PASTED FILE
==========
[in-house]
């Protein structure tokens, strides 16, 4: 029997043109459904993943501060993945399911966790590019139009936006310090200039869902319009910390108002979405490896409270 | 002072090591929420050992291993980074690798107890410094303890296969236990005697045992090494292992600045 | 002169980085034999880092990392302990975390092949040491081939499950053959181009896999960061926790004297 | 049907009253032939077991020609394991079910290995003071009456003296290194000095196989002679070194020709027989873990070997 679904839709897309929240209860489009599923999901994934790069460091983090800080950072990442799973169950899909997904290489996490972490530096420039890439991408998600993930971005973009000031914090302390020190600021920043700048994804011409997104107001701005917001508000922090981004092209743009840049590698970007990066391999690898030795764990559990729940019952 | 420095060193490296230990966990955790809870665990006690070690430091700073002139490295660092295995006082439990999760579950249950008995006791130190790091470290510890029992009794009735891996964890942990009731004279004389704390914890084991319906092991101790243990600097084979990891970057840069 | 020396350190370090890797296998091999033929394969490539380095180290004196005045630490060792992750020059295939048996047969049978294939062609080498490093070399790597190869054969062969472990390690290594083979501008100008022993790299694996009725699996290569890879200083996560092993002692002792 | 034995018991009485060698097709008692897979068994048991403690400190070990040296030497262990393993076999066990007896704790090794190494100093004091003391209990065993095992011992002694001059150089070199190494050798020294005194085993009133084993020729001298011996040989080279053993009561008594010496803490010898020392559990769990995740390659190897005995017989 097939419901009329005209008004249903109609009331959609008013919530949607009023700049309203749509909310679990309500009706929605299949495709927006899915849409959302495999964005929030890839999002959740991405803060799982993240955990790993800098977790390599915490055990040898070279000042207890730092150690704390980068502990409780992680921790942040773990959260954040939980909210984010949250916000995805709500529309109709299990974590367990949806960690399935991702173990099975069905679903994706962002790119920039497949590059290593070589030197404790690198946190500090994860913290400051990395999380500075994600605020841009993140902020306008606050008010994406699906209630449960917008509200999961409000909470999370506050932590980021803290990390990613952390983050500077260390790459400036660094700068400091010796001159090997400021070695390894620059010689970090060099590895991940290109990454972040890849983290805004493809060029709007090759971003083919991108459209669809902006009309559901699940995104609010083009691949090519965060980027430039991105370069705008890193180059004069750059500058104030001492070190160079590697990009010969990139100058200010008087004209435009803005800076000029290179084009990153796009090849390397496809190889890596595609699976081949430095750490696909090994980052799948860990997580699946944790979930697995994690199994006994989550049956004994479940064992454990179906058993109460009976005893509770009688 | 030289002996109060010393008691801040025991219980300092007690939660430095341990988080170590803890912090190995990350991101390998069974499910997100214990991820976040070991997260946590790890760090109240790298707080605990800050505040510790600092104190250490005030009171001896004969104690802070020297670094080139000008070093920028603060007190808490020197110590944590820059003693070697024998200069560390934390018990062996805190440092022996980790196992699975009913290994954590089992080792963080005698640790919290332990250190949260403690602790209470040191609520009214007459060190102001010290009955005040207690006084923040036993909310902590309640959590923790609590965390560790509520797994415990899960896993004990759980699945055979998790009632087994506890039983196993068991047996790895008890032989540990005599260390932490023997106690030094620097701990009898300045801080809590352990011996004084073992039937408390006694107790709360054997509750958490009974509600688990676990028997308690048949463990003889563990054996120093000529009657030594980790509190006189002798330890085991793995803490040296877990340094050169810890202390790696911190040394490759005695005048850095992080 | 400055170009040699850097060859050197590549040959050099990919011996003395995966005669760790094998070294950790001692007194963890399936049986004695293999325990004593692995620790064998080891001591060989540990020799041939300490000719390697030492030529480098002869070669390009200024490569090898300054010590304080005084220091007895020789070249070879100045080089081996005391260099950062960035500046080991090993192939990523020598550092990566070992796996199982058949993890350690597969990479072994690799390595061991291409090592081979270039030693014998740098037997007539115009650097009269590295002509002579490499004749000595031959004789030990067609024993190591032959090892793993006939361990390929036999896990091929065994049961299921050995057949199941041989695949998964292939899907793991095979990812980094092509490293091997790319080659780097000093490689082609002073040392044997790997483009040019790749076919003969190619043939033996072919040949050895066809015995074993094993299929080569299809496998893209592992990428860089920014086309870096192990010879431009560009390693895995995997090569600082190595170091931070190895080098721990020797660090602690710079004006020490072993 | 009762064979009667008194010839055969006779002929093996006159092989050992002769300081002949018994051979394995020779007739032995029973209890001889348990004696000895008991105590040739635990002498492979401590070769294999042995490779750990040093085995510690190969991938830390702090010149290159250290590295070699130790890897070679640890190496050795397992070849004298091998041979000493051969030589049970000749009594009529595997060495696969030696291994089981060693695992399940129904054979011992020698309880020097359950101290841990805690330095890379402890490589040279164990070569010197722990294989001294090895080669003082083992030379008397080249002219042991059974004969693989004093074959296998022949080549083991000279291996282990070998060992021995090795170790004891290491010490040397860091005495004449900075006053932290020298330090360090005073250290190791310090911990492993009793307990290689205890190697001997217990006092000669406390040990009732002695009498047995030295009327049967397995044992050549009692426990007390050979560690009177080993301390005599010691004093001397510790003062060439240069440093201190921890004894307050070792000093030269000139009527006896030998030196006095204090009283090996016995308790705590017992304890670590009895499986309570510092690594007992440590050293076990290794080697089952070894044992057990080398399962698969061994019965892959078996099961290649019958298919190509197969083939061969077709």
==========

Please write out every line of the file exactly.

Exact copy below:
[in-house]
């Protein structure tokens, strides 16, 4: 029997043109459904993943501060993945399911966790590019139009936006310090200039869902319009910390108002979405490896409270 | 002072090591929420050992291993980074690798107890410094303890296969236990005697045992090494292992600045 | 002169980085034999880092990392302990975390092949040491081939499950053959181009896999960061926790004297 | 049907009253032939077991020609394991079910290995003071009456003296290194000095196989002679070194020709027989873990070997 679904839709897309929240209860489009599923999901994934790069460091983090800080950072990442799973169950899909997904290489996490972490530096420039890439991408998600993930971005973009000031914090302390020190600021920043700048994804011409997104107001701005917001508000922090981004092209743009840049590698970007990066391999690898030795764990559990729940019952 | 420095060193490296230990966990955790809870665990006690070690430091700073002139490295660092295995006082439990999760579950249950008995006791130190790091470290510890029992009794009735891996964890942990009731004279004389704390914890084991319906092991101790243990600097084979990891970057840069 | 020396350190370090890797296998091999033929394969490539380095180290004196005045630490060792992750020059295939048996047969049978294939062609080498490093070399790597190869054969062969472990390690290594083979501008100008022993790299694996009725699996290569890879200083996560092993002692002792 | 034995018991009485060698097709008692897979068994048991403690400190070990040296030497262990393993076999066990007896704790090794190494100093004091003391209990065993095992011992002694001059150089070199190494050798020294005194085993009133084993020729001298011996040989080279053993009561008594010496803490010898020392559990769990995740390659190897005995017989 097939419901009329005209008004249903109609009331959609008013919530949607009023700049309203749509909310679990309500009706929605299949495709927006899915849409959302495999964005929030890839999002959740991405803060799982993240955990790993800098977790390599915490055990040898070279000042207890730092150690704390980068502990409780992680921790942040773990959260954040939980909210984010949250916000995805709500529309109709299990974590367990949806960690399935991702173990099975069905679903994706962002790119920039497949590059290593070589030197404790690198946190500090994860913290400051990395999380500075994600605020841009993140902020306008606050008010994406699906209630449960917008509200999961409000909470999370506050932590980021803290990390990613952390983050500077260390790459400036660094700068400091010796001159090997400021070695390894620059010689970090060099590895991940290109990454972040890849983290805004493809060029709007090759971003083919991108459209669809902006009309559901699940995104609010083009691949090519965060980027430039991105370069705008890193180059004069750059500058104030001492070190160079590697990009010969990139100058200010008087004209435009803005800076000029290179084009990153796009090849390397496809190889890596595609699976081949430095750490696909090994980052799948860990997580699946944790979930697995994690199994006994989550049956004994479940064992454990179906058993109460009976005893509770009688 | 030289002996109060010393008691801040025991219980300092007690939660430095341990988080170590803890912090190995990350991101390998069974499910997100214990991820976040070991997260946590790890760090109240790298707080605990800050505040510790600092104190250490005030009171001896004969104690802070020297670094080139000008070093920028603060007190808490020197110590944590820059003693070697024998200069560390934390018990062996805190440092022996980790196992699975009913290994954590089992080792963080005698640790919290332990250190949260403690602790209470040191609520009214007459060190102001010290009955005040207690006084923040036993909310902590309640959590923790609590965390560790509520797994415990899960896993004990759980699945055979998790009632087994506890039983196993068991047996790895008890032989540990005599260390932490023997106690030094620097701990009898300045801080809590352990011996004084073992039937408390006694107790709360054997509750958490009974509600688990676990028997308690048949463990003889563990054996120093000529009657030594980790509190006189002798330890085991793995803490040296877990340094050169810890202390790696911190040394490759005695005048850095992080 | 400055170009040699850097060859050197590549040959050099990919011996003395995966005669760790094998070294950790001692007194963890399936049986004695293999325990004593692995620790064998080891001591060989540990020799041939300490000719390697030492030529480098002869070669390009200024490569090898300054010590304080005084220091007895020789070249070879100045080089081996005391260099950062960035500046080991090993192939990523020598550092990566070992796996199982058949993890350690597969990479072994690799390595061991291409090592081979270039030693014998740098037997007539115009650097009269590295002509002579490499004749000595031959004789030990067609024993190591032959090892793993006939361990390929036999896990091929065994049961299921050995057949199941041989695949998964292939899907793991095979990812980094092509490293091997790319080659780097000093490689082609002073040392044997790997483009040019790749076919003969190619043939033996072919040949050895066809015995074993094993299929080569299809496998893209592992990428860089920014086309870096192990010879431009560009390693895995995997090569600082190595170091931070190895080098721990020797660090602690710079004006020490072993 | 009762064979009667008194010839055969006779002929093996006159092989050992002769300081002949018994051979394995020779007739032995029973209890001889348990004696000895008991105590040739635990002498492979401590070769294999042995490779750990040093085995510690190969991938830390702090010149290159250290590295070699130790890897070679640890190496050795397992070849004298091998041979000493051969030589049970000749009594009529595997060495696969030696291994089981060693695992399940129904054979011992020698309880020097359950101290841990805690330095890379402890490589040279164990070569010197722990294989001294090895080669003082083992030379008397080249002219042991059974004969693989004093074959296998022949080549083991000279291996282990070998060992021995090795170790004891290491010490040397860091005495004449900075006053932290020298330090360090005073250290190791310090911990492993009793307990290689205890190697001997217990006092000669406390040990009732002695009498047995030295009327049967397995044992050549009692426990007390050979560690009177080993301390005599010691004093001397510790003062060439240069440093201190921890004894307050070792000093030269000139009527006896030998030196006095204090009283090996016995308790705590017992304890670590009895499986309570510092690594007992440590050293076990290794080697089952070894044992057990080398399962698969061994019965892959078996099961290649019958298919190509197969083939061969077709």